Doorways are often used to symbolize opportunity and mobility.
But for third-year Rehabilitation Sciences student Pamela Andrews they had become symbols of restriction and frustration following her diagnosis of multiple sclerosis last year.
Opening wide heavy doors was a problem for Andrews, who gets around with the help of an electric scooter.
"I couldn't find a tool to assist me and I tried adapting various existing equipment," says Andrews, who entered the Occupational Therapy program as a mature student. "Finally, I made a wish list of the qualities I needed and made my own device."
Andrews wanted the device to be esthetically pleasing and small enough to carry in her pocket. She also needed it to fit into a student's budget.
Her solution was a mechanism made from backpack strapping lined with the rubberized netting used to line kitchen shelves. Total production cost was $1.63.
Andrews loops one end of the strap around her upper arm and the other end around the door handle. The end connected to the door turns the knob and she is able to pull the door towards her.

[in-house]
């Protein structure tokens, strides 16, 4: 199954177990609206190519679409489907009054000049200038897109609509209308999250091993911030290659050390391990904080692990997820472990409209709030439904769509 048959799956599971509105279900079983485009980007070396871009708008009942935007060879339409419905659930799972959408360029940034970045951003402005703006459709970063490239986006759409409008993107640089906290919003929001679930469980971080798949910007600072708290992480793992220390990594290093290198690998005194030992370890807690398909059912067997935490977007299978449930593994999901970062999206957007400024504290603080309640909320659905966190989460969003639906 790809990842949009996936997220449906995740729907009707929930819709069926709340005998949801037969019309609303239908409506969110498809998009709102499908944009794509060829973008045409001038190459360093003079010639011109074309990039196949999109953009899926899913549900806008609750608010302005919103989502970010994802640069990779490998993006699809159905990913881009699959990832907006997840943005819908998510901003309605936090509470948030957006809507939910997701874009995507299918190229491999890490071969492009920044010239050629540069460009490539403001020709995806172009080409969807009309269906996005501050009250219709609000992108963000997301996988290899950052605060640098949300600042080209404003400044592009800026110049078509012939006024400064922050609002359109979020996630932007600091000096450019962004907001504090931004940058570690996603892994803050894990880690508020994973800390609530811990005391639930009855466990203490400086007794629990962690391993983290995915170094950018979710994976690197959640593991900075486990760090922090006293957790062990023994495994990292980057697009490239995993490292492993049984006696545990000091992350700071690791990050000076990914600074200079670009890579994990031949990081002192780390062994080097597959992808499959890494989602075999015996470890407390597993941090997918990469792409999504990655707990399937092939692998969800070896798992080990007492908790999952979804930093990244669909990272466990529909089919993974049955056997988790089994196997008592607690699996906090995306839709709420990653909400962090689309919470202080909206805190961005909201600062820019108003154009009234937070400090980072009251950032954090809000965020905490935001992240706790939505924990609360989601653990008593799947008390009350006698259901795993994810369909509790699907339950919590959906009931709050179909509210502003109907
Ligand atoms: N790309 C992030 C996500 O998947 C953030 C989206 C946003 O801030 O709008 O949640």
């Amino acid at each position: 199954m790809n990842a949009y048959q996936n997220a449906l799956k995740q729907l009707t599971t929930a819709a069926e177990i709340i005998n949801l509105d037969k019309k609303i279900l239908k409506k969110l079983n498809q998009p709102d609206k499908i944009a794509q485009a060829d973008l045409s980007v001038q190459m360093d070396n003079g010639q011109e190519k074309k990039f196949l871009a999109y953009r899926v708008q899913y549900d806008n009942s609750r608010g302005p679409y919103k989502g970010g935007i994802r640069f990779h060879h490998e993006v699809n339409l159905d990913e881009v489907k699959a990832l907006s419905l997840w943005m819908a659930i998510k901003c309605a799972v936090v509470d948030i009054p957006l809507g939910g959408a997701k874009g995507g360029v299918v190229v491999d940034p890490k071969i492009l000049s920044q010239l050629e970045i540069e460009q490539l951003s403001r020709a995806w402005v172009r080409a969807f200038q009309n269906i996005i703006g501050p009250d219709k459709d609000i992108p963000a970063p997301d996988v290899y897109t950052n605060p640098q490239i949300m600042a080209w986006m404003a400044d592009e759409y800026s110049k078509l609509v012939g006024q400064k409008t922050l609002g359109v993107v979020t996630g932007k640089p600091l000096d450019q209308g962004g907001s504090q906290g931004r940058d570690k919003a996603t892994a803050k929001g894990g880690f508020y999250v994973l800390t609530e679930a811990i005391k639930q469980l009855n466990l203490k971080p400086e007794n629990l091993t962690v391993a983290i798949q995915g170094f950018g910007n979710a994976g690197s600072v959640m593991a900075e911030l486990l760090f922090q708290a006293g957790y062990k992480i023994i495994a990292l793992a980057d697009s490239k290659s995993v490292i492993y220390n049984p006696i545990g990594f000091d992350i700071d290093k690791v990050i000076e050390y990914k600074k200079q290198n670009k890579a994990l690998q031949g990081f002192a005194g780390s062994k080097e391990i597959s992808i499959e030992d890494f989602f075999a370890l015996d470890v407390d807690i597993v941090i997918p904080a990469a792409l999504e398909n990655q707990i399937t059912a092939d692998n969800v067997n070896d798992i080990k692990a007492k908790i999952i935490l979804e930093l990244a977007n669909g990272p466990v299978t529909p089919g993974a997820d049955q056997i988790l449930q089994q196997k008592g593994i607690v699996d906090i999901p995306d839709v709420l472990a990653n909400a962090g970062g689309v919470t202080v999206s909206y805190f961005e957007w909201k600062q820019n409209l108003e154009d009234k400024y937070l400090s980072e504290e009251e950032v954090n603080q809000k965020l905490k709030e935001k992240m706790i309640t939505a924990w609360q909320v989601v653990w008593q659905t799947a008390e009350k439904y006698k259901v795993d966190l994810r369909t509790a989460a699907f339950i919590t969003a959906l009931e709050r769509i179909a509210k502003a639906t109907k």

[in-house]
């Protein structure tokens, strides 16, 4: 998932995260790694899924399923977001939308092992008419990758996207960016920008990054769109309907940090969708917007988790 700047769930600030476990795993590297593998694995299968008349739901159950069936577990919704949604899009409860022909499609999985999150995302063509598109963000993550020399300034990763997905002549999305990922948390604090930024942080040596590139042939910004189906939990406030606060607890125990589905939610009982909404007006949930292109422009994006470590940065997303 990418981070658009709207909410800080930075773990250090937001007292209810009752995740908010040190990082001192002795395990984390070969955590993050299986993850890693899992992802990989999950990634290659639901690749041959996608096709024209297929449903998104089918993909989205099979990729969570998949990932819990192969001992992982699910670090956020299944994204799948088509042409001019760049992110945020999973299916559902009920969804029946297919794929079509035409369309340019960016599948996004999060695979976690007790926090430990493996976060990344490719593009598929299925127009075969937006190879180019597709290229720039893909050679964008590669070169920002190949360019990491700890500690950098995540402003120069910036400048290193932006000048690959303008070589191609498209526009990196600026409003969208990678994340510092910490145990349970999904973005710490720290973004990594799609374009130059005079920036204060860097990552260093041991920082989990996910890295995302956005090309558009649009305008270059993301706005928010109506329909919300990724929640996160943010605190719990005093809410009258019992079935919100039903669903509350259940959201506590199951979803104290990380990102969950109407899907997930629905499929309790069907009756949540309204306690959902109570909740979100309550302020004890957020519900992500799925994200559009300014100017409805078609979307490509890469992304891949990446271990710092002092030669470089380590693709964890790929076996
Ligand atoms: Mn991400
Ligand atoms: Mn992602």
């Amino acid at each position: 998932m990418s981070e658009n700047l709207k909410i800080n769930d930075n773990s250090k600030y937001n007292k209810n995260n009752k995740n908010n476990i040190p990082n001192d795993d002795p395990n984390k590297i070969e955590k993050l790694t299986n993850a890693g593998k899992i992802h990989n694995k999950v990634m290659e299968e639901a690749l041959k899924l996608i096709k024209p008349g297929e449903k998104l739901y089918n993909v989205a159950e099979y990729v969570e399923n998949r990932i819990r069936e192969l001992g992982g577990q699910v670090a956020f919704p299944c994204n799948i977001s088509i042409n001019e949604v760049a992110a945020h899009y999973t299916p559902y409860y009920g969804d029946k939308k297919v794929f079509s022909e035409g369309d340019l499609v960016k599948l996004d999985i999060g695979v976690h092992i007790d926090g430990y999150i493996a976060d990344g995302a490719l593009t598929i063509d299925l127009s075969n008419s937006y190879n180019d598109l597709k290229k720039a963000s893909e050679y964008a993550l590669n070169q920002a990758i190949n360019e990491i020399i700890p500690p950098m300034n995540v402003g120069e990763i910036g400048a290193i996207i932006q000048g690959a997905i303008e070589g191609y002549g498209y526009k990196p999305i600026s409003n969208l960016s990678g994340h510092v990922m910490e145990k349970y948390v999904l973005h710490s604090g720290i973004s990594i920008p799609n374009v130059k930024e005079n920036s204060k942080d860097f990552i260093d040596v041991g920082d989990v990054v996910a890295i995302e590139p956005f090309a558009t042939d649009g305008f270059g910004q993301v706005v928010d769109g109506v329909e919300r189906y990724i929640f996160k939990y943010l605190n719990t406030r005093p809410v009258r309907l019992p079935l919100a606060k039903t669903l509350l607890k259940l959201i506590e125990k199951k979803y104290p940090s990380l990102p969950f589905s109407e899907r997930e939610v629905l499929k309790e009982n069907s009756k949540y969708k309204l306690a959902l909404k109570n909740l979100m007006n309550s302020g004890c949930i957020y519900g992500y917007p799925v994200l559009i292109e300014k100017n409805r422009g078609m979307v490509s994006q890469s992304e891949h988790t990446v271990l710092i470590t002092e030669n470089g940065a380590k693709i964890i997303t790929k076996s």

Andrews calls the device the CAN Opener to capture its Canadian origin, function and frequent application in opening the door to the washroom.
The CAN opener won a first prize in Solutions '98, B.C.'s annual health technology contest. Andrews has patented her invention and is working with a consulting company to bring the product to market.
Other devices Andrews has invented include a rig to help her to continue her hobby of stunt kite flying and a special flotation device for her right arm that allows her to swim.
"It's probably the reason I'm in occupational therapy," says Andrews. "I like figuring things out -- it's just a part of me."
Andrews also recently won a first prize scholarship of $2,500 US in an international letter-writing competition that focused on barriers disabled persons must overcome.
Andrews says she views these barriers as hurdles instead of walls and is determined to reach her goal of graduating from the Occupational Therapy program by the year 2000.
The prize included an emergency evacuation device for persons with disabilities that Andrews has donated to UBC's Disabilities Resources Centre.
"We plan to use this donation as part of the university's emergency evacuation plan for persons with disabilities," says the centre's director Janet Mee.
The centre has assisted Andrews by adjusting a wheelchair ramp at the Woodward Biomedical Library, making modifications to a lab and providing her with student note-takers.